Ali Özdemir1, Anıl Pulatkan2, Ebubekir Eravsar3, Mehmet Ali Acar3

1Department of Hand Surgery, Gazi Yaşargil Training and Research Hospital, Diyarbakır, Turkey
2Department of Orthopedics and Traumatology, Bezmialem Vakıf University Hospital, Istanbul, Turkey
3Department of Orthopedics and Traumatology, Selçuk University Faculty of Medicine, Konya, Turkey

Keywords: Arthroscopy, comminuted, fractures, injury, scaphoid bone, therapeutic use, wrist injuries


Objectives: This study aims to evaluate the role of arthroscopy in the diagnosis of concomitant injuries, to investigate the relationship between comminution and concomitant injuries, and to analyze the effect of concomitant injuries on functional outcomes in acute and subacute scaphoid fracture.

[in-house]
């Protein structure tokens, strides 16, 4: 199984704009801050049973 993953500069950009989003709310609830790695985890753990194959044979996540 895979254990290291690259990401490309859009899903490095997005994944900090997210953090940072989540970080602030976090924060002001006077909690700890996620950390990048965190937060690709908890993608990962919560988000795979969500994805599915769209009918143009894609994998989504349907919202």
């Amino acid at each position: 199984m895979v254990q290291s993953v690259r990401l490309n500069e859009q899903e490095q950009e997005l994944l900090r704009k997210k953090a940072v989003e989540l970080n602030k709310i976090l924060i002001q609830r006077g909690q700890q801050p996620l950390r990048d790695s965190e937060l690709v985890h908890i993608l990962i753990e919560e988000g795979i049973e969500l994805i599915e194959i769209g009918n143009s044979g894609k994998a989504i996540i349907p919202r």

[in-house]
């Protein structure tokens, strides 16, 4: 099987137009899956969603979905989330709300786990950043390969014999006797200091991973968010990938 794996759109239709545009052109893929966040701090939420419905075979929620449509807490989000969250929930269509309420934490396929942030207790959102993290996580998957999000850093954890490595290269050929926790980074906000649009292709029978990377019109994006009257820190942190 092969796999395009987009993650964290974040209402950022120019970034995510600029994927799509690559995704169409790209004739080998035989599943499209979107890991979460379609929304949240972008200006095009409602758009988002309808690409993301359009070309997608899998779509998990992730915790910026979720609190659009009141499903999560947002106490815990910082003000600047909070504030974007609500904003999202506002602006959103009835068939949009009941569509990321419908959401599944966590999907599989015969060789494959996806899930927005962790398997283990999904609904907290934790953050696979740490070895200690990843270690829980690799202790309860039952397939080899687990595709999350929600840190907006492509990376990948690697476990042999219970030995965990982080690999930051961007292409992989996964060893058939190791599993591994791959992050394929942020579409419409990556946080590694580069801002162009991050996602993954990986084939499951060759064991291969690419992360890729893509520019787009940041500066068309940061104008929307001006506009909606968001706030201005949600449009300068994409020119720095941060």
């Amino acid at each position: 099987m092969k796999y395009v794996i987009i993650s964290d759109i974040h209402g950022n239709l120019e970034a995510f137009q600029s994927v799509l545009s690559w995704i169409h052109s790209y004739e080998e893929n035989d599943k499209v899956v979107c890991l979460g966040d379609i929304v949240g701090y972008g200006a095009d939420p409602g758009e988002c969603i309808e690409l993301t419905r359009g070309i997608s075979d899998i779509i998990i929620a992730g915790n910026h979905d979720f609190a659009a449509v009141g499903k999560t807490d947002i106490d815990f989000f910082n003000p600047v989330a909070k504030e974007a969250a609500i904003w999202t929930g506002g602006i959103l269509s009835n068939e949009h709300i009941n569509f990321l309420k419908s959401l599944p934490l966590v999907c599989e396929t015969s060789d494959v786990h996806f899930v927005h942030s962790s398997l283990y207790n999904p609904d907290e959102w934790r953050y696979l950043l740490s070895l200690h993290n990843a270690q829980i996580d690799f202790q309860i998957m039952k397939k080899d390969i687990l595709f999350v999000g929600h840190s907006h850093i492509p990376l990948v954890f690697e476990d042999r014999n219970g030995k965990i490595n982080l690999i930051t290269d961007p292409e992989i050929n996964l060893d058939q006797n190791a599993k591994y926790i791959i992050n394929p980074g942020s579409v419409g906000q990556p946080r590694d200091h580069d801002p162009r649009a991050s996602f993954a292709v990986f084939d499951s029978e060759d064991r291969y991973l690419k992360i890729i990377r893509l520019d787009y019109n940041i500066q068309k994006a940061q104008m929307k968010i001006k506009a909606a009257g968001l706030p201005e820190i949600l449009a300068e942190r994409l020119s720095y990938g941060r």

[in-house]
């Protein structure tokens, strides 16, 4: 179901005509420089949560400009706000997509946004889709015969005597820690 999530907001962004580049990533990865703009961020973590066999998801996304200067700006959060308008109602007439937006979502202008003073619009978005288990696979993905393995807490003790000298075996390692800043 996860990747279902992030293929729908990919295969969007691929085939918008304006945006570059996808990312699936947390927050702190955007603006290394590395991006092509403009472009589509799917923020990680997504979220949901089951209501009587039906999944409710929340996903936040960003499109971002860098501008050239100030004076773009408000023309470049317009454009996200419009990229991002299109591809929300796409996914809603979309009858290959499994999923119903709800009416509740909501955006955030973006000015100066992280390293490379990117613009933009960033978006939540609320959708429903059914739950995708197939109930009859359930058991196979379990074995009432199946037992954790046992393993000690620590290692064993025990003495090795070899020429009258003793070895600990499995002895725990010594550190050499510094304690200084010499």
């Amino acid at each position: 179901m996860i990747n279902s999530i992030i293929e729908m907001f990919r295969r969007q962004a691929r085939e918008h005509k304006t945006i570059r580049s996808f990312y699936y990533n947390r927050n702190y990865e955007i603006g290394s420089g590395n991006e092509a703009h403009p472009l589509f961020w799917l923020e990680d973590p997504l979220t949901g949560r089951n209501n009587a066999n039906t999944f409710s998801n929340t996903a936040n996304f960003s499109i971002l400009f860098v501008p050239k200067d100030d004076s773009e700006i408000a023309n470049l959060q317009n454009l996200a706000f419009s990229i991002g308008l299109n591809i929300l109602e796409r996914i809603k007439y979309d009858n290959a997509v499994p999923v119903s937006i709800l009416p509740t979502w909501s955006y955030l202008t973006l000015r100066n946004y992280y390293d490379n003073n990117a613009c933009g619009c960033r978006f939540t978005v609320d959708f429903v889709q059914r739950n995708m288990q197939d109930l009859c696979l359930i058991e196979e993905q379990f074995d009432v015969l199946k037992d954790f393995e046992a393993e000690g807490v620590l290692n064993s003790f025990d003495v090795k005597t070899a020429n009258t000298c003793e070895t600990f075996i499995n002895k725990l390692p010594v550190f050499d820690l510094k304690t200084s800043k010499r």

Patients and methods: Between January 2011 and September 2018. A total of 32 acute scaphoid fracture patients (29 males, 3 females; mean age: 30±12 years; range, 18 to 65 years) were retrospectively analyzed. None of them had an obvious ligament injury in the radiological assessment. Functional outcomes were compared between concomitant and non-concomitant injuries and between comminuted and non-comminuted injuries. The percentage of range of motion (ROM), grip, and pinch strength were recorded according to the contralateral extremity to detect the restriction rate. The Mayo Wrist Score (MWS), the Turkish version of the Quick Disability of the Arm, Shoulder, and Hand (Q-DASH) and Patient-Rated Wrist Evaluation (PRWE) questionnaires were used to evaluate the functional results. Subjective pain was assessed using the Visual Analog Scale (VAS). The relationship between concomitant injuries and comminution was investigated.